At this point, I took note of my surroundings. Holy crap. Wait . . . was that …? Sure enough, Buzz Aldrin strolled up and sat in seat 2K right behind me. Though I wanted to immediately jump up and down like a little kid and say hello, I just assumed that’s not what people want when they fly First Class. I did briefly say something after we landed and he was very gracious.
We took off and the lead on the flight came up to personally welcome everyone in First Class. I had put my Executive Club number in the reservation so I could easily pull up my trip (no mileage earning, of course) and he said he had a note from the Executive Club to thank me for flying. Nice touch. Flight attendants came by and took drink orders and brought some nuts.
Once the seatbelt sign was off and we were climbing, the inflight entertainment system kicked on. (I wish it started on the ground.) I watched a TV show and then decided to try to nap. I took my sleepsuit to the lav with the slippers they gave me and changed into my suit. The flight attendant asked me if I would like her to make my bed. I said yes.
I emerged from the lav (which has a window that frosts over when the door is unlocked) in my stylish pajamas. I’m sure everyone was thankful I was wearing this instead of underwear and a t-shirt. My bed was ready so I laid down and flipped on a movie to see if I could drift off. I got a little sleep but not much, as usual.
While this system was somewhat light on music and TV shows, it did have plenty of movies to flip through while the light chop bounced us around a bit. I pulled out my large tray table and started to do a little work. I had started to get hungry, but my goal was to keep waiting until it was closer to lunch time at home. In First Class, there are no meal times. You can order whenever you’d like from the menu so I waited, realizing that I might not get my first choice.
Nearly halfway into the flight, I had yet to really take advantage of what First Class had to offer. It was now about 8a back home so I figured that was good enough. I ordered an 18-year Glenlivet and played some games on the very slow entertainment system. (For the record playing the British version of Who Wants to be a Millionaire as an American is virtually impossible. Did you know that a Welshman can sometimes be called a taffy? Neither does anyone else in the US.)
At 930a LA time, I decided it was time to eat. The flight attendant in the galley was incredibly apologetic saying she wasn’t aware I hadn’t eaten and apologized for not having all options. I hadn’t expected a lot of choice since everyone else had eaten anyway, but she did have one serving of the braised British beef left, so I chose that. She said it would take about 30 minutes and she’d bring it right to me. I went back to watch another movie, this time sticking with the Olympics theme and watching Chariots of Fire for the first time.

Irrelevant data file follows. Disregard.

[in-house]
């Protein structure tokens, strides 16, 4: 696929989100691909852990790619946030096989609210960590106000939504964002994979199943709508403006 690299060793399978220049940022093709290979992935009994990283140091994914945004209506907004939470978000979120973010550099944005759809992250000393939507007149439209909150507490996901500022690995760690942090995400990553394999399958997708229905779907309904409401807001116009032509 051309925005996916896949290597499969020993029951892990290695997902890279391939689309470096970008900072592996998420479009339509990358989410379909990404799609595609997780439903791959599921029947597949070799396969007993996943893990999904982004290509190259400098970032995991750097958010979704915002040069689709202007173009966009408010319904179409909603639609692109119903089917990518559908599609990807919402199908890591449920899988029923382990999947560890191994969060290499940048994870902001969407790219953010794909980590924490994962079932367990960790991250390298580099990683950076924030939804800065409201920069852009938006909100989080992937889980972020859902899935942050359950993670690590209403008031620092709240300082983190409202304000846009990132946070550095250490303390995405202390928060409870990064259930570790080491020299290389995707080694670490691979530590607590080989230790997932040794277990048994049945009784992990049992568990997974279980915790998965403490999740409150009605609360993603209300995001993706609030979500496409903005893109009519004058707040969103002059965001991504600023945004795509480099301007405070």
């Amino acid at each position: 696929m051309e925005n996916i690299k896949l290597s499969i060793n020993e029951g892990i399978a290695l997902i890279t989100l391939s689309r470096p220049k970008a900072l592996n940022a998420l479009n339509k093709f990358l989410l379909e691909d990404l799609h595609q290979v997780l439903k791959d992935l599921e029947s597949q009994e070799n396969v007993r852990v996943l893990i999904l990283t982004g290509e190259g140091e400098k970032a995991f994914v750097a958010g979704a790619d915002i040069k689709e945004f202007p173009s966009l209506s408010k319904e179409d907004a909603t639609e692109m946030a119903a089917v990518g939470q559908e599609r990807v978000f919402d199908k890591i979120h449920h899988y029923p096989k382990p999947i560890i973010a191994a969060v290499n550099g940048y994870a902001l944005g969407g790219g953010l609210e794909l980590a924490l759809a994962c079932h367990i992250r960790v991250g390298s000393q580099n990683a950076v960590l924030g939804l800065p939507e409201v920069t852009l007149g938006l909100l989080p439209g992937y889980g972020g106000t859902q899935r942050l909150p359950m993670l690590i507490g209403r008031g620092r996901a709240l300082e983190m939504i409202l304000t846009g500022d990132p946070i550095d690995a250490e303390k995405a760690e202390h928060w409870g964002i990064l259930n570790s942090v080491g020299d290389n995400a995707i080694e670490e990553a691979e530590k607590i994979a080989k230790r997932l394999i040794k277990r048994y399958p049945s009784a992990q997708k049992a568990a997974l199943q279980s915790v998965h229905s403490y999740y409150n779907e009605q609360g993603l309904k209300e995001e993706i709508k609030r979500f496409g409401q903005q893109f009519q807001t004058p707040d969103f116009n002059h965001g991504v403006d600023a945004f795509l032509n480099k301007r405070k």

Sure enough, in about 30 minutes, the flight attendant came back and set the table for me. I had a tasty beef dish with a nice Bordeaux wine and then finished it off with an ice cream sundae. Mmm, delicious. After that, I settled in to finish the movie, but everyone else seemed to be looking to doze off. I tried to fight it since that wouldn’t help me get back on LA time, but I did drift a little. The windows were all shut and the soft blue lighting overhead and illuminating the window shades made it hard to stay awake. (That second glass of Glenlivet didn’t help either.)
Eventually, I finished the movie (after rewinding a little while to catch what I slept through) and then I was left with about 2 1/2 hours until landing as we passed over Calgary. I figured I would try to squeeze in another movie, so I picked a short comedy. About an hour into it, the flight attendants came through with afternoon tea, something that I think we need to adopt in the US immediately. A few finger sandwiches and desserts later, I was thoroughly stuffed. I decided to get up and change back into my clothes. With two lavs for 12 people, there was never a line, though I didn’t always get the good one with the window. I came back and finished up the movie with about 40 minutes to go in the flight.
The captain came on to tell us it was a beautiful day in LA and we would be landing on time. He let us know that we were coming in from the north (same way we flew out) and so there would be a nice view of LA on landing. He also apologized for the turbulence we had earlier in the flight since he said all airplanes at all levels had experienced it. I found that rather funny because while there were some light bumps, the seatbelt sign never went on. I bet those flying on US carriers, however, had a lot of seatbelt time.
After that, I brushed my teeth using the gear in the amenity kit, came back to my seat, and did a little more work until we started descending. I was surprised to see some thunderheads and we weaved in and out of the clouds. I was amazed that when it started to rain, you could really hear it hitting the nose. But we got through it quickly and soon found ourselves on the ground.
It was a long walk to customs and immigration but it was only a short line. Soon I was out on the street and on my way home. This flight was excellent throughout. The service from the flight attendants was very good, and very British. Of course, that’s what you want when you fly BA.